Newspaper article Sarasota Herald Tribune

The First Big Feat? Getting the Event Set

Newspaper article Sarasota Herald Tribune

The First Big Feat? Getting the Event Set

Article excerpt


A new set of Olympic-grade starting blocks was installed in late May at the Sarasota YMCA's Selby Aquatic Center pool.

The job was both strenuous and required precision, but it had to be exact for the 2013 Pan-American Masters Championship, which kicked off at the Potter Park complex on June 1.

Organizers contend the effort to put in the new Myrtha Pools' start system, which matches another set at the YMCA's 50-meter pool, will be worth it, though, because it should generate some very fast heats at the championship being held in the U.S. for the first time.

The starting blocks represent just one piece of a larger logistical challenge associated with the Pan-Am competition, which is bringing more than 1,500 swimmers and even more spectators and coaches to the area.

It is a challenge that is constantly evolving and made more complicated because it is being executed largely by volunteers.

Mostly, they are hoping to avoid making waves during the 10-day event, which kicked off with three days of synchronized swimming and ends with an open-water swim in the Gulf of Mexico on June 13.

There are multiple groups involved, but Sarasota Sharks Masters team coach Rick Walker is in charge. Luckily for him, one of his swimmers -- Rachel Bowman -- has a resume in corporate event planning.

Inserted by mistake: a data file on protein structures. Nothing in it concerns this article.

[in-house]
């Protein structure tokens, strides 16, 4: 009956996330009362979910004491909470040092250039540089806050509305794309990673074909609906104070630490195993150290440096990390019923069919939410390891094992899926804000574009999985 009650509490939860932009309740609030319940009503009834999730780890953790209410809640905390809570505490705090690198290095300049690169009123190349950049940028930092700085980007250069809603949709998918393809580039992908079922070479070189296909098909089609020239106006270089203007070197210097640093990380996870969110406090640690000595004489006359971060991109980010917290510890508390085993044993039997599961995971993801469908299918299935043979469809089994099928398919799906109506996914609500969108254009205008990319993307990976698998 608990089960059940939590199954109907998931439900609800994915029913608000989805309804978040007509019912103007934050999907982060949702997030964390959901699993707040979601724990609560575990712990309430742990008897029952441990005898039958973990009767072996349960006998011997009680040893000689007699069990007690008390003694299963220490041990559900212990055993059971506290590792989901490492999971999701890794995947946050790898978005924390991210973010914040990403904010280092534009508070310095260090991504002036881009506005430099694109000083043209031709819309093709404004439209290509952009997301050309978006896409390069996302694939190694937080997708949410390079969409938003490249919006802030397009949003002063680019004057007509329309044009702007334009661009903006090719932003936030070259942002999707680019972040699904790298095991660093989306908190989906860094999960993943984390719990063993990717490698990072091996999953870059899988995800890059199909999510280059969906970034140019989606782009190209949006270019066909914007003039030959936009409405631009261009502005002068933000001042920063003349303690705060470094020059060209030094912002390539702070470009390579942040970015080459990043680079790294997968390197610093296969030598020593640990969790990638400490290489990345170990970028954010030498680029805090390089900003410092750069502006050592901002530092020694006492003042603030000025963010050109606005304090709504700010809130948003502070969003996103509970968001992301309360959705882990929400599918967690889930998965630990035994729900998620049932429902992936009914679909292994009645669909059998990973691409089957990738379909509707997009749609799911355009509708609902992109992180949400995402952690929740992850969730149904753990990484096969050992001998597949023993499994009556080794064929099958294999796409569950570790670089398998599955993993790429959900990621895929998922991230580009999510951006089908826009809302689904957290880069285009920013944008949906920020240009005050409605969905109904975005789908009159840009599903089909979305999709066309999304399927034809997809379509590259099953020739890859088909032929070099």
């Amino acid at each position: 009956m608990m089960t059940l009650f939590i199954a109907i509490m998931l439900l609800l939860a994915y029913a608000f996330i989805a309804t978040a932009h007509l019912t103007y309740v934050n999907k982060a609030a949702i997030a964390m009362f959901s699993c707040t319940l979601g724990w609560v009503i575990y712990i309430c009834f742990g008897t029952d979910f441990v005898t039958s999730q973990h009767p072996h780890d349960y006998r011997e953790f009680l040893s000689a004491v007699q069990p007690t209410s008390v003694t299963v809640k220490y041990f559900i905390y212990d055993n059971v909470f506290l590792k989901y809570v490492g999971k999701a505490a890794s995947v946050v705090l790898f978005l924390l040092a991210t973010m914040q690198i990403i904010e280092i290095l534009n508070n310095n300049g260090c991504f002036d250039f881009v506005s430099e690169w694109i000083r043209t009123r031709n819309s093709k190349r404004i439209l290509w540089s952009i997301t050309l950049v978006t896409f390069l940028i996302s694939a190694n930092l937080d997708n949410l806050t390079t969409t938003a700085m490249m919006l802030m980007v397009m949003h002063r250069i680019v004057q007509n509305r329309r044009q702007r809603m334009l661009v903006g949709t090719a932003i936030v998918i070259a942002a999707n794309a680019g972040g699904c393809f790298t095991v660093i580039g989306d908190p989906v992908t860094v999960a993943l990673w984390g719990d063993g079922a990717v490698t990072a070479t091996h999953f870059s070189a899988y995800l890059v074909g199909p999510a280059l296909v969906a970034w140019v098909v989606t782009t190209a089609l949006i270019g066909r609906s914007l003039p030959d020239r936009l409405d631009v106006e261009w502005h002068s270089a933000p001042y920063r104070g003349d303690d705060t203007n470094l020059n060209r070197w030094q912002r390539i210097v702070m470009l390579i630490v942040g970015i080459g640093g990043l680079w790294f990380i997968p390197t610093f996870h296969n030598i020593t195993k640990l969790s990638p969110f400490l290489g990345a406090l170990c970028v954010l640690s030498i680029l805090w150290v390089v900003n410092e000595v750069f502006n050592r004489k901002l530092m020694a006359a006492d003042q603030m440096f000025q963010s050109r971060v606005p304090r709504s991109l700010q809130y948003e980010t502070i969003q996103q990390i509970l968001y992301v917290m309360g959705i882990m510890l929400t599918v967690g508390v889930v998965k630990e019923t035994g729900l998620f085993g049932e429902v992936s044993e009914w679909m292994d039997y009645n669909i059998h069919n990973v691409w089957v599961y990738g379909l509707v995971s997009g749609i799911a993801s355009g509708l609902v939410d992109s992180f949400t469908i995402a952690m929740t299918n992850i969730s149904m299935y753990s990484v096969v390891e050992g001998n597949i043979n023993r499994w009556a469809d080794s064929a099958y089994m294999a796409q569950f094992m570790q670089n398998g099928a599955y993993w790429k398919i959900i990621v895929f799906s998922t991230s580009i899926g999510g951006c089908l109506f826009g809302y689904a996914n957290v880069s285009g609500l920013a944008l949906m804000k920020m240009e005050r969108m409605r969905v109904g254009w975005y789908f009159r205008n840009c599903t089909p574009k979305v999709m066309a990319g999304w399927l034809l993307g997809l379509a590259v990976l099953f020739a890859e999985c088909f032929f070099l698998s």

She has become the "go-to" person for the roughly 400 volunteers involved.

Even now, said Bowman, she needs more volunteers to help with parking, and deck marshals "to ensure that random people aren't getting on the pool deck."

"There's no position that is trivial," said Bowman. "Each job is essential to ensuring that everything is run smoothly and seamlessly."

The details, perhaps not surprisingly, are endless.

Organizers grappled with everything from where swimmers would warm up to how to transport athletes -- many of whom are from other countries and may not speak English -- to the YMCA's Potter Park complex.

To solve the warm-up issue, other local pool managers were enlisted. Maps were uploaded to the Internet. Schedules were posted.

To solve the riddle of where everyone would stay, hotels in about a five-mile radius of the Potter Park YMCA were contacted and blocks of rooms reserved.

A small army of interpreters were amassed, along with small mountains of food and beverages for volunteers.

To identify the event's helpers, Bowman ordered wrist bands for 400 volunteers, so that they can get quick access to areas that are off-limits to the public, such as the pool deck and the volunteer food and water supply depot.

To keep track of the volunteers' contact info, skill sets, and availability, Bowman used a Web-based sign-up program, accessible to volunteers through the main site for the event,

Bowman also compiled detailed job descriptions for volunteers, so that each would know exactly what their job entailed, including how to handle contingencies, plus basics on where to park and what time to show up. …

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